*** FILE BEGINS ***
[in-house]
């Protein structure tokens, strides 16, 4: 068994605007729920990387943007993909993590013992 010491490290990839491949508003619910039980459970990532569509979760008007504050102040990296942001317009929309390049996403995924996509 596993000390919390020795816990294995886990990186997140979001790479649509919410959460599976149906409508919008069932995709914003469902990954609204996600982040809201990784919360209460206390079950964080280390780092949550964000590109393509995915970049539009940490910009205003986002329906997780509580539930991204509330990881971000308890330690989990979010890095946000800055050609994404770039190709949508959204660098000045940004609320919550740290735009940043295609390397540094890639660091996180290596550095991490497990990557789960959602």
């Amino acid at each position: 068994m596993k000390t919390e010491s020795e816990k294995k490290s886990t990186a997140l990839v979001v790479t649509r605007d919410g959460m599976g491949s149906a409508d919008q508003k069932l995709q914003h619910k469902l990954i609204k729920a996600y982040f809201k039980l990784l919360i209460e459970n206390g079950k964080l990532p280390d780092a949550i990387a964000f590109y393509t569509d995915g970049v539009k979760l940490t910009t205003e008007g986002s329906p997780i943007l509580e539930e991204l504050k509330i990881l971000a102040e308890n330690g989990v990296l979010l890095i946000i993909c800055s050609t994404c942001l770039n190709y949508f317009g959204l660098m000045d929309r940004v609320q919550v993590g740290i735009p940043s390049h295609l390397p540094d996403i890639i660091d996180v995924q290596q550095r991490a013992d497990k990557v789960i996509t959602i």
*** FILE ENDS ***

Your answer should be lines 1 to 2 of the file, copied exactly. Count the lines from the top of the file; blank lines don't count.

[in-house]
């Protein structure tokens, strides 16, 4: 068994605007729920990387943007993909993590013992 010491490290990839491949508003619910039980459970990532569509979760008007504050102040990296942001317009929309390049996403995924996509 596993000390919390020795816990294995886990990186997140979001790479649509919410959460599976149906409508919008069932995709914003469902990954609204996600982040809201990784919360209460206390079950964080280390780092949550964000590109393509995915970049539009940490910009205003986002329906997780509580539930991204509330990881971000308890330690989990979010890095946000800055050609994404770039190709949508959204660098000045940004609320919550740290735009940043295609390397540094890639660091996180290596550095991490497990990557789960959602």